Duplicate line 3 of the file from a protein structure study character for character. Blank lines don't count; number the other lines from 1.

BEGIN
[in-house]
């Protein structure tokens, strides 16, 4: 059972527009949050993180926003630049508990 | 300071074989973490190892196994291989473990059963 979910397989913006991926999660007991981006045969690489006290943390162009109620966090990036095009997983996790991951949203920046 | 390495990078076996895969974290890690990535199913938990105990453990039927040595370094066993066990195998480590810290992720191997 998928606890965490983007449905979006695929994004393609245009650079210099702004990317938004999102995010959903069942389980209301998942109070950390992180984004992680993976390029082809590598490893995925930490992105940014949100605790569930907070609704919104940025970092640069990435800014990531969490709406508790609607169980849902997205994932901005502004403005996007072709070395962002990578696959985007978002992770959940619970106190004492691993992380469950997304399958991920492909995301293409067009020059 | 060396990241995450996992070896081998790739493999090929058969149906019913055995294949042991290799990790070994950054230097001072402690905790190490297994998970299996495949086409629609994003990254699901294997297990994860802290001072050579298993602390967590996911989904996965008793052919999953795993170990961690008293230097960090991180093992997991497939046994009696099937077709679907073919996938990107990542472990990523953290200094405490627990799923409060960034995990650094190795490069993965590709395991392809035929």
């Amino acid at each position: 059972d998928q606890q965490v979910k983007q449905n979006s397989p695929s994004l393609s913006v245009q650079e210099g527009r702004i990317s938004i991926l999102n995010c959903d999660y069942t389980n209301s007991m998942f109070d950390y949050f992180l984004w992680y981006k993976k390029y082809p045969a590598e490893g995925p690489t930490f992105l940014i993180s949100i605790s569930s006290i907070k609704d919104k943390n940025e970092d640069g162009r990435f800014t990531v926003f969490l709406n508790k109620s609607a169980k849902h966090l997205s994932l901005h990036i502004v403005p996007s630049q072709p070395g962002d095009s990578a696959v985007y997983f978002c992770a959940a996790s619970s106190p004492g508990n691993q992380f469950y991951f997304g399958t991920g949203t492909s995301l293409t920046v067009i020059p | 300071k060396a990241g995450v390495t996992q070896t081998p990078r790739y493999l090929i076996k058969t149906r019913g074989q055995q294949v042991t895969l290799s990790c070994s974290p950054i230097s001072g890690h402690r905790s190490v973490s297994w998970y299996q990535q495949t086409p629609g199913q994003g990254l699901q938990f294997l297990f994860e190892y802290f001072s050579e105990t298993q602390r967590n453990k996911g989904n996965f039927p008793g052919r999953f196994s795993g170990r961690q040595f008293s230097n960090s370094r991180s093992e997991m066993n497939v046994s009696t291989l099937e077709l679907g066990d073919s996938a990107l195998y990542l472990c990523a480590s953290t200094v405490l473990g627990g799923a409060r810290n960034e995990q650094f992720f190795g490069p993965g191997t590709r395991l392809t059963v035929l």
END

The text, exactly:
């Amino acid at each position: 059972d998928q606890q965490v979910k983007q449905n979006s397989p695929s994004l393609s913006v245009q650079e210099g527009r702004i990317s938004i991926l999102n995010c959903d999660y069942t389980n209301s007991m998942f109070d950390y949050f992180l984004w992680y981006k993976k390029y082809p045969a590598e490893g995925p690489t930490f992105l940014i993180s949100i605790s569930s006290i907070k609704d919104k943390n940025e970092d640069g162009r990435f800014t990531v926003f969490l709406n508790k109620s609607a169980k849902h966090l997205s994932l901005h990036i502004v403005p996007s630049q072709p070395g962002d095009s990578a696959v985007y997983f978002c992770a959940a996790s619970s106190p004492g508990n691993q992380f469950y991951f997304g399958t991920g949203t492909s995301l293409t920046v067009i020059p | 300071k060396a990241g995450v390495t996992q070896t081998p990078r790739y493999l090929i076996k058969t149906r019913g074989q055995q294949v042991t895969l290799s990790c070994s974290p950054i230097s001072g890690h402690r905790s190490v973490s297994w998970y299996q990535q495949t086409p629609g199913q994003g990254l699901q938990f294997l297990f994860e190892y802290f001072s050579e105990t298993q602390r967590n453990k996911g989904n996965f039927p008793g052919r999953f196994s795993g170990r961690q040595f008293s230097n960090s370094r991180s093992e997991m066993n497939v046994s009696t291989l099937e077709l679907g066990d073919s996938a990107l195998y990542l472990c990523a480590s953290t200094v405490l473990g627990g799923a409060r810290n960034e995990q650094f992720f190795g490069p993965g191997t590709r395991l392809t059963v035929l």